"Let's take these flowers and look at them," says Seattle photographer Randy Dana. "By putting them into this context, I think I force peopleto take a new and different look at them. I'm also trying to stimulate people's imaginations and show them something they haven't thought about before, and make them curious."
His entire portfolio consists of images of flowers and found objects, carefully composed. They are all photographed in natural light in his apartment window.
Dana, 50, was an amateur photographer in 1996, when he began taking classes at the Photographic Center Northwest in Seattle. A restaurant manager, he started photographing to record memories of mountain hikes. It was a black-and-white class on the zone system that initially caused him to photograph flower still-life images. "When you're doing black-and-white you're dealing with very basic compositional elements: texture and form, relationships of objects and space, and light. That to me was very important background to have when I moved into color."
Flowers were the perfect subject. "I think about what I'm going to shoot, what my compositional goals are. I spend a good amount of time scouting for props. I do a lot of fiddling with my composition before I shoot. There is a lot of spontaneity too. When I'm actually shooting and arranging, my players are suggesting things to me."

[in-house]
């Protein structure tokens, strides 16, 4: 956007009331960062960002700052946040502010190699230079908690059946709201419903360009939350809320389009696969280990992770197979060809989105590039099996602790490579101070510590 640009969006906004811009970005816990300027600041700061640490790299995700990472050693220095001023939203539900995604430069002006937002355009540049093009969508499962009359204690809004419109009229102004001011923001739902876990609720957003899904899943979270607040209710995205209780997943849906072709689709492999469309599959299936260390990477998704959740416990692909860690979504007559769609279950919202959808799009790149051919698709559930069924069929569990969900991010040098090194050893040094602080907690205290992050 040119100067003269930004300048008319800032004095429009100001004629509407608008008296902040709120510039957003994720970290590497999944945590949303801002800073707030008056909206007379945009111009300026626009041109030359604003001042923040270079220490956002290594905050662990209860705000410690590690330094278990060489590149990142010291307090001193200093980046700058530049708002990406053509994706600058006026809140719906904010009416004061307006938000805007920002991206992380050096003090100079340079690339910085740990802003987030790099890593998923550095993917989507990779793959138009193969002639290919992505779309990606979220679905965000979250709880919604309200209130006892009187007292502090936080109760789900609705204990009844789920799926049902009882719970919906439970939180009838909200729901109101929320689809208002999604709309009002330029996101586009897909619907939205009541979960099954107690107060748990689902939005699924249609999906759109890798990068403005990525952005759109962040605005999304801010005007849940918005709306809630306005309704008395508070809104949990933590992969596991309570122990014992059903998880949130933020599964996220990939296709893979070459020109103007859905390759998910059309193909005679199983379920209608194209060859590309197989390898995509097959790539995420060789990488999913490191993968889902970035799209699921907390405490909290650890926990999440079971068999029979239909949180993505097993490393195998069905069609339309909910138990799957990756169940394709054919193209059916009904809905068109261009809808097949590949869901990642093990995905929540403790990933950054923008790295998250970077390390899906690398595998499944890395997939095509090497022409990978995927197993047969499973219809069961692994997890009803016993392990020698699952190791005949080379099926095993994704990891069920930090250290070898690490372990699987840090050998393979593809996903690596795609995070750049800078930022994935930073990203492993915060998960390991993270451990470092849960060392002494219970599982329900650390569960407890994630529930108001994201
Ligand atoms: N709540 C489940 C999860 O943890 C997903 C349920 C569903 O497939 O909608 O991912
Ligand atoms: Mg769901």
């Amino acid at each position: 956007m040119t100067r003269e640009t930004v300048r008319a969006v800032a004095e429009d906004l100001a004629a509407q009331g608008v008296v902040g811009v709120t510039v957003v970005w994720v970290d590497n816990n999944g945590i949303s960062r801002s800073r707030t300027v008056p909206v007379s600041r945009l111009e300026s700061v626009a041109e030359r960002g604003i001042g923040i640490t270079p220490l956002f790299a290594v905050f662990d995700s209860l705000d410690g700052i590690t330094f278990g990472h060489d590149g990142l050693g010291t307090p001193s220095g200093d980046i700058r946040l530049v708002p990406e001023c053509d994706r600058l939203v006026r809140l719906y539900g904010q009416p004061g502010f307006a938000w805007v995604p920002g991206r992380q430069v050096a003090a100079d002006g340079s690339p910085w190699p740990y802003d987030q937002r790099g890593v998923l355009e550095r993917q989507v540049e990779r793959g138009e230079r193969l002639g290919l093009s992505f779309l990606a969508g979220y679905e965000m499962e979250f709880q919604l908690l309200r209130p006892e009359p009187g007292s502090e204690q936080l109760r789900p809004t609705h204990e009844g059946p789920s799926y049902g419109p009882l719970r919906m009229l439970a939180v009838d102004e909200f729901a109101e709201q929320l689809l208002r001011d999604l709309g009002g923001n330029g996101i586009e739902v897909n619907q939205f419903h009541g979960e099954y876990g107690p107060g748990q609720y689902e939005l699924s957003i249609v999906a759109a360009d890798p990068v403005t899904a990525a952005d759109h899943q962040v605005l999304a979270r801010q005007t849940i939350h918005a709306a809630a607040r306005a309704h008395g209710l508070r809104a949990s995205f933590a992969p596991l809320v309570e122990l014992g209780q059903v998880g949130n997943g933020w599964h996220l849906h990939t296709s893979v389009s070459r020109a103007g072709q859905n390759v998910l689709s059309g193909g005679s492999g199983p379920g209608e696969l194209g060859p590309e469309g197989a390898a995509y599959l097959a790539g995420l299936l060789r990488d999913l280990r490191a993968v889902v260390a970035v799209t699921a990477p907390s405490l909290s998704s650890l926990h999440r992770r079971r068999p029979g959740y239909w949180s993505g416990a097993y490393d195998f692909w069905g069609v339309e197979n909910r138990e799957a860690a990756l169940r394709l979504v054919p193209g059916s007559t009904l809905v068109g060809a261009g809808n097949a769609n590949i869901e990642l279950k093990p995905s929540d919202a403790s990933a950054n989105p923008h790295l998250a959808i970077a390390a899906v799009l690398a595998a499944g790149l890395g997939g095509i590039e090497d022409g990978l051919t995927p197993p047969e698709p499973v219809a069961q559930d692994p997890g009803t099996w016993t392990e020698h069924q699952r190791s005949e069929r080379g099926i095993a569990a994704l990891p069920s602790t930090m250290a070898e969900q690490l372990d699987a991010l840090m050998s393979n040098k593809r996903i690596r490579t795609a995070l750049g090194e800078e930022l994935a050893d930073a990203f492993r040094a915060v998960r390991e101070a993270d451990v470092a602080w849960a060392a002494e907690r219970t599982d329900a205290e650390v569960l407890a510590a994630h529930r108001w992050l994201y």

"It's very much like the fashion shoot, or the landscape photographer visiting a location many times," he says.
Photography has been supporting Dana since 1996. He prints and sells his own work, gaining most of his income from juried arts festivals. He finds his most reliable customers at shows in the Midwest.
He also shows at galleries, and has a show at the Photomontage Gallery in La Conner, Wash., April 1 to May 13. It's timed to coincide with the nearby Skagit Valley Tulip Festival, whose organizers bought one of his images for last year's poster, which turned into a best-seller. His images are also for sale on his website, randydana.com
"I'm trying to do work that is interesting and beautiful, and I want to make people feel good. I get a lot of pleasure out of that," Dana says.